through the window of separation

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The difficult thing about practice isn’t learning to sit for an hour, or for a weekend, as hard as those things are. The difficult thing is to pay attention to what is happening right here and now. People try so many things to find fulfillment, even spiritual fulfillment; they run around exhausting themselves. What you need to do is look into your mind, which is itself a space, in fact an infinite space.

A lot of us have an image of how we’ll be when we’re advanced in this practice, utterly present, free from clinging, anger, confusion. We also have an image of how we are now, which is far from that ideal. This practice is beyond such images altogether. It sees exactly how things are when you do have attachments, when you’re feeling anger, even when you have an image of yourself. It doesn’t envision a way you should be. It just examines how you are in this moment.

~Larry Rosenberg

when we become disconnected, when we become disregulated, when we become disinterested……

inquiry for today~   what is this epidemic of fear? this fear of vulnerability?

saturated by hope

Our vision becomes very narrow when we need things to b a certain way and cannot accept things the way they actually are. Denial functions almost as a kind of narcotic, so that vital parts of our lives end up missing.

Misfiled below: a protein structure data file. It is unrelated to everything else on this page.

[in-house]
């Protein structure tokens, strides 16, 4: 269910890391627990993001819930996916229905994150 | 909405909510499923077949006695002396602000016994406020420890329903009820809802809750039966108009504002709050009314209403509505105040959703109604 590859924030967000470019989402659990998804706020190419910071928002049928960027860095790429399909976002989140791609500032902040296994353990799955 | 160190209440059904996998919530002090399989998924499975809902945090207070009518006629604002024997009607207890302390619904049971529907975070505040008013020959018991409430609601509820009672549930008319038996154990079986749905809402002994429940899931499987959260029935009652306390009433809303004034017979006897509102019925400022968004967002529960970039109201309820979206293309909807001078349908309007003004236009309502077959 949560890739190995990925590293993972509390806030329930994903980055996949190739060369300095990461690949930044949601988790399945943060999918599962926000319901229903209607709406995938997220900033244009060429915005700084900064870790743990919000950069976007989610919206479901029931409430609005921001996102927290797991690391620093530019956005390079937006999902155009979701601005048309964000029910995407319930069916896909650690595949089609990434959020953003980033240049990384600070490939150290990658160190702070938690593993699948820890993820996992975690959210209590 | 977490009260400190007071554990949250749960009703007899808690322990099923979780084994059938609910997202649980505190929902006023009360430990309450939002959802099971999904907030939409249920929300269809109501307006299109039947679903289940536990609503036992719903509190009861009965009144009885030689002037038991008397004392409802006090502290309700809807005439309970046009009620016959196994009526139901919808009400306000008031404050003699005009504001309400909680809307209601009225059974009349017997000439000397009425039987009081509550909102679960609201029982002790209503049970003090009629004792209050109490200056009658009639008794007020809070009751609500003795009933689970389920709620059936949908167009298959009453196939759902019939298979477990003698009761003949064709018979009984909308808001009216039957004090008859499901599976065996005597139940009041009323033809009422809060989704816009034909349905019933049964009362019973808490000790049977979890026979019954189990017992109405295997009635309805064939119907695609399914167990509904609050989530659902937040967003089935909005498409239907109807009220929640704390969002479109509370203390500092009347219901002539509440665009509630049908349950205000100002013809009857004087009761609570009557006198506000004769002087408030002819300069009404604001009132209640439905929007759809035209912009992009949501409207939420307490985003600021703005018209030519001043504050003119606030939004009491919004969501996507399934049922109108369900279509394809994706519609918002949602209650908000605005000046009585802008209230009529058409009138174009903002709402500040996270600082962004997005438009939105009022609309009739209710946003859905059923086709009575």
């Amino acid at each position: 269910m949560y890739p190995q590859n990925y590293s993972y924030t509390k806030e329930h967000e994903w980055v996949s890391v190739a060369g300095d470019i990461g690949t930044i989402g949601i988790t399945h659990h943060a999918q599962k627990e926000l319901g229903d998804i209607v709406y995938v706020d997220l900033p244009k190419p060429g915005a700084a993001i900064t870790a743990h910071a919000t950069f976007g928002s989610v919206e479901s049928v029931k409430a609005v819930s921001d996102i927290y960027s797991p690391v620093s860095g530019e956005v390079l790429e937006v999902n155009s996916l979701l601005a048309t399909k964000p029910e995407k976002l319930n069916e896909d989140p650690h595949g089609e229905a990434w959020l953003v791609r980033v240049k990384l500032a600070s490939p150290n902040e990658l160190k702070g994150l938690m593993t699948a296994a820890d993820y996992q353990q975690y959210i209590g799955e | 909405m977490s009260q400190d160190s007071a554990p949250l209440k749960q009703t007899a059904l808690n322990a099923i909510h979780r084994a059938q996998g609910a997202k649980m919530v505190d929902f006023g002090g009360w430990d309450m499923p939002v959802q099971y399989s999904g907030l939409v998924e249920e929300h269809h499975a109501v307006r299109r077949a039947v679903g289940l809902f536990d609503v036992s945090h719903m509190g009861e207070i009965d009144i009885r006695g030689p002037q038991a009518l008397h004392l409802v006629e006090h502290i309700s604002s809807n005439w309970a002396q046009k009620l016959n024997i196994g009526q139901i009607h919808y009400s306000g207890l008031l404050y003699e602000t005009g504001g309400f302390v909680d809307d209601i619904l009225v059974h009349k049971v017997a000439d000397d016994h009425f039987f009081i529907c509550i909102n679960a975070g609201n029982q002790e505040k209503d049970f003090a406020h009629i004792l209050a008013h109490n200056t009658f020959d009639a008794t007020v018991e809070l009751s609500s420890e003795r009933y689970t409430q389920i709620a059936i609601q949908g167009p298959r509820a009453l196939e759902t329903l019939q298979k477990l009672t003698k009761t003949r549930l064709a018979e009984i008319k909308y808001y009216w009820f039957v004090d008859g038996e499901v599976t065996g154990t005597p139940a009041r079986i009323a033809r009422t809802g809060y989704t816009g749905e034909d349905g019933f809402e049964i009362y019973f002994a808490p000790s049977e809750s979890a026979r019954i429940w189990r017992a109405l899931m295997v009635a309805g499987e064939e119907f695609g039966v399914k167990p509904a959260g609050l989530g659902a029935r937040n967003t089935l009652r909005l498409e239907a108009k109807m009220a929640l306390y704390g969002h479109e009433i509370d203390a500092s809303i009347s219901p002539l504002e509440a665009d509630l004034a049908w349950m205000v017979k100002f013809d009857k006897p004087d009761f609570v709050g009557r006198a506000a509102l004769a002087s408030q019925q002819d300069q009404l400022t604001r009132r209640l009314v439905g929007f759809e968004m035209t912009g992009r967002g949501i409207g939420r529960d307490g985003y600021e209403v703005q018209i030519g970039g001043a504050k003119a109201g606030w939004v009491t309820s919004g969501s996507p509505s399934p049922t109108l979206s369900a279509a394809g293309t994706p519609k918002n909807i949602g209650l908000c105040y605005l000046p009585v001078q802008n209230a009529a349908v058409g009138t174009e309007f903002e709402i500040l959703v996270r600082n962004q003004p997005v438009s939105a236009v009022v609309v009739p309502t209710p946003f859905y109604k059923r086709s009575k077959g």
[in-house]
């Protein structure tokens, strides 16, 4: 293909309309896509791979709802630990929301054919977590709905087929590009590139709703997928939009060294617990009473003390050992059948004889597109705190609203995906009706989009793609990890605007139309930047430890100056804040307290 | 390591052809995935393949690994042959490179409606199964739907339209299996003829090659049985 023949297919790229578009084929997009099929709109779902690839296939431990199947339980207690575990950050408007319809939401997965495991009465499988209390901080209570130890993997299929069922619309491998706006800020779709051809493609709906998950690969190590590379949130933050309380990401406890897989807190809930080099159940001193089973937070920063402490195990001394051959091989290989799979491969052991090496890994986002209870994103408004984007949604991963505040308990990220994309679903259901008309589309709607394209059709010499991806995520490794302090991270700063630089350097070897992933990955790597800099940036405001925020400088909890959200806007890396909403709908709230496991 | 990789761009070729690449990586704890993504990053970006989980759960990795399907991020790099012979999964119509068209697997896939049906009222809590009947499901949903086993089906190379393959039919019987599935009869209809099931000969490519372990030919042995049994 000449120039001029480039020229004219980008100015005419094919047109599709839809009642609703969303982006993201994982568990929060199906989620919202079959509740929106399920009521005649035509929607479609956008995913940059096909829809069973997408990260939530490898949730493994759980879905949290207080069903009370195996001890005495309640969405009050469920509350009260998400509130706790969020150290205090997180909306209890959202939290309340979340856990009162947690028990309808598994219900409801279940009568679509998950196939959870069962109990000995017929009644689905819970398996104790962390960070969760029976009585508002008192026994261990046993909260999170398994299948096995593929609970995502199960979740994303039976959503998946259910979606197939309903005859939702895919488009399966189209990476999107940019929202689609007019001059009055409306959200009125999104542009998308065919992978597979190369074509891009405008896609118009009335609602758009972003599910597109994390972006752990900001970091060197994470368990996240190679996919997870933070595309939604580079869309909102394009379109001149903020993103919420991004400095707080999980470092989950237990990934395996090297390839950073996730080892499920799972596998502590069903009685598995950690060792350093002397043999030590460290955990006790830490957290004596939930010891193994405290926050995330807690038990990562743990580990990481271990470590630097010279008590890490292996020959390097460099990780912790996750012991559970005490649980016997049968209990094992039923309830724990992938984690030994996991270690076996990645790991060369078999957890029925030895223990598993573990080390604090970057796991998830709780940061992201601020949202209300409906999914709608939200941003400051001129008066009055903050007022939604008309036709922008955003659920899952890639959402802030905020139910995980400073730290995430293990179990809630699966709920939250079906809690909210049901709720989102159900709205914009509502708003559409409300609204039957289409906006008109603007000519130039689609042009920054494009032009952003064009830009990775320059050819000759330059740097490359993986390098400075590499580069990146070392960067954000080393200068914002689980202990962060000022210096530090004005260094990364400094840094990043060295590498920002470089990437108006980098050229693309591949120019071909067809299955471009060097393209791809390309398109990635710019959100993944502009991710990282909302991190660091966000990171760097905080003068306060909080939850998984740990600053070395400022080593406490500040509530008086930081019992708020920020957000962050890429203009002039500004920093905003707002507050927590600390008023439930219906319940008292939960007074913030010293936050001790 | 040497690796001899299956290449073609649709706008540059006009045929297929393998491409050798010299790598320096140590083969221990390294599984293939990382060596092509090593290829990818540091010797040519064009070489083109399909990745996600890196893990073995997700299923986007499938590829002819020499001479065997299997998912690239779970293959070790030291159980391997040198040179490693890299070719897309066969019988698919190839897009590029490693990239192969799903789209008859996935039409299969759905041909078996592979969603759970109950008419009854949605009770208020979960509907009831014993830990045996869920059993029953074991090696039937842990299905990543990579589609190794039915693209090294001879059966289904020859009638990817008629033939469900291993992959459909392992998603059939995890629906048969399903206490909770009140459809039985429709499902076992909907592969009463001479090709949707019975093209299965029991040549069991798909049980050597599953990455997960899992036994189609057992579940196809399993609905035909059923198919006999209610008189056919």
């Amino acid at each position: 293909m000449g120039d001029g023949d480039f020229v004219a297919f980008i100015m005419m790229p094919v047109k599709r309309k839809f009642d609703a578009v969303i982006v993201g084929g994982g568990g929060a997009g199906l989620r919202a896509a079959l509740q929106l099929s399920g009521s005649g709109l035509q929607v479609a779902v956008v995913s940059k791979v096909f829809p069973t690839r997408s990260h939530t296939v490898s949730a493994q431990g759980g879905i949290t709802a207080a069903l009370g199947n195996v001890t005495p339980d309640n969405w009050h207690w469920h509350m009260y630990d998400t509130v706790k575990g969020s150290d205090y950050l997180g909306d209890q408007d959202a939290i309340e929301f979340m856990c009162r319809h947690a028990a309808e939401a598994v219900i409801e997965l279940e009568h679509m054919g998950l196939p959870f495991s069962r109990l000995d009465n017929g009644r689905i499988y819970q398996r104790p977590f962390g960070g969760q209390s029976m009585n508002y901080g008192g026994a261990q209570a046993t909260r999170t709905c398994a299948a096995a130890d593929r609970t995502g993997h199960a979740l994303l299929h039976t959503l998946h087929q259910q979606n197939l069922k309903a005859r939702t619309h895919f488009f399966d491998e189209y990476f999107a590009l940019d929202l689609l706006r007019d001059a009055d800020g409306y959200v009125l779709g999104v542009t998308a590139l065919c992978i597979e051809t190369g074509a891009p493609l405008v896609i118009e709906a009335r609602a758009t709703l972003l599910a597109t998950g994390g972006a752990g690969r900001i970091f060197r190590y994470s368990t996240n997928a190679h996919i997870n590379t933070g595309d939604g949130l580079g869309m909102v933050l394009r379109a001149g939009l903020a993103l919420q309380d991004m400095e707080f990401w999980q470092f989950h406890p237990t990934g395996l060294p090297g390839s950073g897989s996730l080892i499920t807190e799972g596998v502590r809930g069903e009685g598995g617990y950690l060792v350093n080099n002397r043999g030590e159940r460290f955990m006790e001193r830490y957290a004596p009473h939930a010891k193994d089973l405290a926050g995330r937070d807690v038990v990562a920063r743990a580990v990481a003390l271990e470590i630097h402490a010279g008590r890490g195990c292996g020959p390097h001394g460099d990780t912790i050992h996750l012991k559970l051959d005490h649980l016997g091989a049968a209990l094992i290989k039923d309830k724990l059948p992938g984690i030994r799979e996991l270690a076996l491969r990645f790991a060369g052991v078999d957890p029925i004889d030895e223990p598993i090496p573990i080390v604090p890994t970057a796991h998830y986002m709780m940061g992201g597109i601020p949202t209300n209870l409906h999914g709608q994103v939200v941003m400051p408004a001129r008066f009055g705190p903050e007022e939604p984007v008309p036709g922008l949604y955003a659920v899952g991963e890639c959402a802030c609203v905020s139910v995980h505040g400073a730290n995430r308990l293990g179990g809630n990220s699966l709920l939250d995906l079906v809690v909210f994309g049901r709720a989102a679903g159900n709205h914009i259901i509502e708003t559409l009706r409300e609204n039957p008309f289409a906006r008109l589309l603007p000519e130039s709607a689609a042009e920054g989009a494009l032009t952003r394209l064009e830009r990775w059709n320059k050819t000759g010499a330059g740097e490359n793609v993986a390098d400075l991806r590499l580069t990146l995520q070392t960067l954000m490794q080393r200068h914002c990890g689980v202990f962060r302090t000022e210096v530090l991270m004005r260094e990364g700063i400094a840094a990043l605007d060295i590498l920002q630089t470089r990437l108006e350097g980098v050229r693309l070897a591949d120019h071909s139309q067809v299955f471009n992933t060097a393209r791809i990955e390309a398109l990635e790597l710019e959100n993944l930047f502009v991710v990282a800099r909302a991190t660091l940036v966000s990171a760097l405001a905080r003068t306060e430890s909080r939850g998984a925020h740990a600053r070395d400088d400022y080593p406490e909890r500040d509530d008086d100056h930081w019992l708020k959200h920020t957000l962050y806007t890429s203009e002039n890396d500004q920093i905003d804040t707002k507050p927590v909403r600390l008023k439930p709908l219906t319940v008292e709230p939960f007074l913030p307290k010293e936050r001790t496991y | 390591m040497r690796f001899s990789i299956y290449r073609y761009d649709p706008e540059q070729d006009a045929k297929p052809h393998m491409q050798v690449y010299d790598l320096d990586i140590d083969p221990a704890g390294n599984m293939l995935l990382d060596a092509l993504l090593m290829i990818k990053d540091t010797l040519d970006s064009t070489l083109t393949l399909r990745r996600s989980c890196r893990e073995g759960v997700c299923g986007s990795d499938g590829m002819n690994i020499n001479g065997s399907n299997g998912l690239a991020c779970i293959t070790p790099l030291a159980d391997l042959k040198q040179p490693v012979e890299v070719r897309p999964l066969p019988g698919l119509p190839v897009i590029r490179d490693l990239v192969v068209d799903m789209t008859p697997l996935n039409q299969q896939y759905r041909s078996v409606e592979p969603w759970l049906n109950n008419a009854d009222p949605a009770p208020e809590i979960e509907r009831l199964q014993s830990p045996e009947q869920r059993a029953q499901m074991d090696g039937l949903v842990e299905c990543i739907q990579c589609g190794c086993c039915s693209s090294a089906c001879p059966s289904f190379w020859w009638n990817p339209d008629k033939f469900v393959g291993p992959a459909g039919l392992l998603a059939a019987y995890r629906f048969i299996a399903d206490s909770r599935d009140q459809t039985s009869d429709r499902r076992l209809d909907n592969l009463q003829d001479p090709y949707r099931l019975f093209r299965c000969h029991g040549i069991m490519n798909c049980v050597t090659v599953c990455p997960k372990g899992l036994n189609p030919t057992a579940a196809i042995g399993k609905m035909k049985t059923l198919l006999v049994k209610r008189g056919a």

It is fear of pain that provokes and sustains this splitting off of parts of ourselves. To avoid feeling pain, we shut out crucial portions of awareness, even though this closing off, this internal separation, is deadening. Sometimes as individuals, or as members of a group, we may sacrifice the truth in order to secure our identity, or preserve a sense of belonging. Anything that threatens this gives rise to fear and anxiety, so we deny, we cut off our feelings. The end result of this pattern is dehumanization. As we lose touch with our inner life, we become dependent on the shifting winds of external change for a sense of who we are, what we care about, and what we value. The fear of pain that we tried to escape becomes, in fact, our constant companion.

~Sharon Salzberg

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